V. Tony Hauser

“Living with Land Mines” Confronted with people who suffer from seemingly overwhelming adversity, V. Tony Hauser describes his first reaction as often a sense of helplessness. “I’m not a medicine man or a priest, capable of mending a body or saving a soul,” says Tony. “I’m a photographer. All I do is observe the world around me, and most often I seek to find beauty in everything at which I point my camera.”
After spending three weeks documenting how people in India and Cambodia cope with HIV/AIDS, Tony took some time to photograph the human accomplishments and beauty of the historic ruins of Angkor Wat. While impressed by the artistry of the ancient temples and uplifted by their magnificence, he found a different kind of beauty in the shadows of the temples, on a side road to Angkor Wat: the dignity of these young victims of land mines.
Even after some twenty years of peace, land mines remain hidden in the landscape of Cambodia and many other countries where past conflicts have ravaged the population.
Which pictures have the ability to change the world or mend a body or save a soul? Perhaps each image does, depending on who sees the photos and what they then decide to do …

V. Tony Hauser is renowned as one of Canada’s leading portrait photographers. Over his forty-year career he has honed his craft as a specialist in black and white printing. Hauser has always been committed to the creation of outstanding archival black and white photographs, both in silver and platinum metals. His photographs are included in permanent collections of the National Archives of Canada, the Canadian Museum of Contemporary Photography, and numerous collections around the world. Hauser’s photographs have been exhibited at the National Arts Centre in Ottawa, The Banff Centre, The Brooks Institute of Photography in Santa Barbara, California, at Canada House in London, England, The Hamburg State Opera in Germany, and at the National Museum of Culture in Quito, Ecuador to name just a few.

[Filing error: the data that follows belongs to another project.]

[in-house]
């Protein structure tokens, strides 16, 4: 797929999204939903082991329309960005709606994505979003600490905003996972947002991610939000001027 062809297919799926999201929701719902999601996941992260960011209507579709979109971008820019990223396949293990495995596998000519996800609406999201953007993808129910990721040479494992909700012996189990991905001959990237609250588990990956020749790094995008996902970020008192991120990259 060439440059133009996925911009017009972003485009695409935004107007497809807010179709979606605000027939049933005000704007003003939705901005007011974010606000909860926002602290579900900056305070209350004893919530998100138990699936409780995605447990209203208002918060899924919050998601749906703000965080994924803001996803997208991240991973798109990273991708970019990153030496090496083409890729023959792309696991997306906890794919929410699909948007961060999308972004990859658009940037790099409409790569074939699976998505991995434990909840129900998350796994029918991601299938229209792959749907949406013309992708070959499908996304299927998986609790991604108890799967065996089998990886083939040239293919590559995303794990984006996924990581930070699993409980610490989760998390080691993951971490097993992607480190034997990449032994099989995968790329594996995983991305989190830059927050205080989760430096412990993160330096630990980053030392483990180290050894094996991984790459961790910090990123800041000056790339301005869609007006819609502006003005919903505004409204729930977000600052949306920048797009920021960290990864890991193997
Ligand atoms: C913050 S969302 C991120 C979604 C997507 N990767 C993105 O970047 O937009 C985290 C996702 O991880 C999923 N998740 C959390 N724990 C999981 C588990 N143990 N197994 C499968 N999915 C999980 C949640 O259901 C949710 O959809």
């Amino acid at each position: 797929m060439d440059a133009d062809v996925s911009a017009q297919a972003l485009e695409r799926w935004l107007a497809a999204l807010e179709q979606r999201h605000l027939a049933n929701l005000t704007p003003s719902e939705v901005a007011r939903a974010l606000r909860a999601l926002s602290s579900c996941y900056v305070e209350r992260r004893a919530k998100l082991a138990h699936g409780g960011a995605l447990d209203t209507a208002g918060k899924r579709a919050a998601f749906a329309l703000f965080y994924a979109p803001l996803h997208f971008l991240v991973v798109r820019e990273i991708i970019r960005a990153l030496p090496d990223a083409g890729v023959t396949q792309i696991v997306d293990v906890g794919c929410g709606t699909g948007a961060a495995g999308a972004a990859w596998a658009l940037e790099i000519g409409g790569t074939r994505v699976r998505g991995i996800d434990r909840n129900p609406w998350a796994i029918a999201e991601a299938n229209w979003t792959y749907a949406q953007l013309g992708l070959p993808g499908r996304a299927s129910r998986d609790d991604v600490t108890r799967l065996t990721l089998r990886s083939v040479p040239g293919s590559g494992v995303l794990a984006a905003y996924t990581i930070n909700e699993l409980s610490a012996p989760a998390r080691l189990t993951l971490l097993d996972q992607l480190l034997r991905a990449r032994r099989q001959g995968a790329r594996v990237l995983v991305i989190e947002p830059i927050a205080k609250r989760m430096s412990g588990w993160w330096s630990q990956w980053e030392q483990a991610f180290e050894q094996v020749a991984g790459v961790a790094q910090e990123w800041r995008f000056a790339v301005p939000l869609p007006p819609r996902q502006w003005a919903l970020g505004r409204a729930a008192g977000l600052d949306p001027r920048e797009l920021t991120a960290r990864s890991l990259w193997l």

Hauser is a passionate anti-landmine activist. He has spoken against landmines in universities across Canada, as well as in Slovenia, USA, England, Korea, China, and Spain. His exhibition entitled Living with Land Mines features portraits of Cambodian children who have survived a landmine accident.